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Please be aware that this old REACH registration data factsheet is no longer maintained; it remains frozen as of 19th May 2023.

The new ECHA CHEM database has been released by ECHA, and it now contains all REACH registration data. There are more details on the transition of ECHA's published data to ECHA CHEM here.

Diss Factsheets

Ecotoxicological information

Toxicity to aquatic algae and cyanobacteria

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Administrative data

Link to relevant study record(s)

Description of key information

No effects up to a loading rate of 100 mg/L of the test substance for Pseudokirchnerella subcapitata (Circular on Test Methods of New Chemical Substances (Japan)); read-across

Key value for chemical safety assessment

Additional information

No studies are available on the toxicity of Sorbitan isooctadecanoate (CAS No. 71902-01-7) to algae. The assessment was, therefore, based on studies conducted with the structurally similar category member Sorbitan stearate (CAS No. 1338-41-6). This read across approach is in accordance with Regulation (EC) No 1907/2006, Annex XI, 1.5. Grouping of substance and read across approach. Both substances are UVCBs of Sorbitan fatty acid esters. Sorbitan isooctadecanoate consists of Sorbitan mono-, di and triesters of C18 fatty acid, with a methyl group at the penultimate carbon (iso-structure). Sorbitan stearate is also a Sorbitan ester of C16-18 fatty acids. The branching at the penultimate carbon of Sorbitan isooctadecanoate is not expected to be relevant for algal toxicity, since both substances are poorly soluble in water (< 0.1 mg/L) and readily biodegradable. Additionally, short-term daphnia studies, available for both substances, demonstrated similarly low toxicity.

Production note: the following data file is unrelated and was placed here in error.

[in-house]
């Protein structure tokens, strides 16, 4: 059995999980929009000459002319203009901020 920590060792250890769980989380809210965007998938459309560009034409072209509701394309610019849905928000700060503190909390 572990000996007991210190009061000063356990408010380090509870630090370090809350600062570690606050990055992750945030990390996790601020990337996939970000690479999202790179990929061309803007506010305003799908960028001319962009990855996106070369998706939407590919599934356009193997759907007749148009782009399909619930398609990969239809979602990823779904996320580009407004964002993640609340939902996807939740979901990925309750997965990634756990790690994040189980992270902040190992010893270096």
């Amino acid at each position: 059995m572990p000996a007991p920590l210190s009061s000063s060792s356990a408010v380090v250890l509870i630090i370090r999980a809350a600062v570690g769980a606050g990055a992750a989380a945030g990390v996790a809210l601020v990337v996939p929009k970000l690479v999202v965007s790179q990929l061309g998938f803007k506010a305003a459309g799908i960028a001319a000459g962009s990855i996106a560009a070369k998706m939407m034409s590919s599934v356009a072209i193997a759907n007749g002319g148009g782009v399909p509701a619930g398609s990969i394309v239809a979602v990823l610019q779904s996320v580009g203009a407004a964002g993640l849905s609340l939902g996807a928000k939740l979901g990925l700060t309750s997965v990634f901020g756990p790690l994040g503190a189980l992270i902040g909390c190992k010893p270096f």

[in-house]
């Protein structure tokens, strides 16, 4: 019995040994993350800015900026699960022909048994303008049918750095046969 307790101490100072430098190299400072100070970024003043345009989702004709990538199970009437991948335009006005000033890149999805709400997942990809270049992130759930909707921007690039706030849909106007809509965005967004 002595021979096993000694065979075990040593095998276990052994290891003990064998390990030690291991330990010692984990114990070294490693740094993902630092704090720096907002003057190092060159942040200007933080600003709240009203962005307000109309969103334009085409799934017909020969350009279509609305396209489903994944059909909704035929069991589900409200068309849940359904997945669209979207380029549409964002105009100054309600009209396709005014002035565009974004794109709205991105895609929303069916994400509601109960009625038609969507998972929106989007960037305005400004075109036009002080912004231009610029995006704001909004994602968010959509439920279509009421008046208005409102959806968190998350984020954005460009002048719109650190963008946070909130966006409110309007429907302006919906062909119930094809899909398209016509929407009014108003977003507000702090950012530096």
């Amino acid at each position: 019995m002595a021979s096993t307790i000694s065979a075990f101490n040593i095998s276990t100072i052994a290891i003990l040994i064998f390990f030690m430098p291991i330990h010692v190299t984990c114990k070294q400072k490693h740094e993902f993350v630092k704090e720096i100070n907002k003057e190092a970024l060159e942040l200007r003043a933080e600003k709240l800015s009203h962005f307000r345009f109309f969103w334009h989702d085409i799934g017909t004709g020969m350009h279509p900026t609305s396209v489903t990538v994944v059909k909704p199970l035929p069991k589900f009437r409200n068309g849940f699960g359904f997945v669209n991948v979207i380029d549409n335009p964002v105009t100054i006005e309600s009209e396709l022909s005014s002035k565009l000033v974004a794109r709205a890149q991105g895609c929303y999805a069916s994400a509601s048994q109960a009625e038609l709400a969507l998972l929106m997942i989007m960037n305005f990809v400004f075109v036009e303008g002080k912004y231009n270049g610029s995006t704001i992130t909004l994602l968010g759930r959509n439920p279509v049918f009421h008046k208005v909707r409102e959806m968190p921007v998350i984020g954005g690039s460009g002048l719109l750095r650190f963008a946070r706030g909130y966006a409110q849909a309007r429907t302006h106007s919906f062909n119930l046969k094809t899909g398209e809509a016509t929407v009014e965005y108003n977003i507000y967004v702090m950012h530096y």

The key study conducted with Sorbitan stearate (CAS 1338-41-6) was performed according to the Circular on Test Methods of New Chemical Substances (Japan), Alga Growth Inhibition test and GLP (Ministry of the Environment, Japan, 2005). The test organism Pseudokirchnerella subcapitata was exposed to the test substance in a static system for 72 hours, at the nominal test concentrations of 100, 180, 320, 560 and 1000 mg/L. The test solutions were prepared as water accommodated fractions (WAF), but the reported measured concentrations far above the solubility limit of this substance indicate that undissolved material was present. Significant inhibition was only observed at 1000 mg/L, and NOEC and EL50 values of 560 mg/L and > 1000 mg/L, respectively were reported. It is, however, very likely that the effect at the highest tested concentration was due to the turbidity of the test solution, caused by the undissolved test material. The results are also reported in measured concentrations as NOEC = 100 mg/L and EC50 > 122 mg/L. However, since these concentrations are far above the water solubility of the test substance, and because the substance is a UVCB, the assessment was based on the nominal concentrations.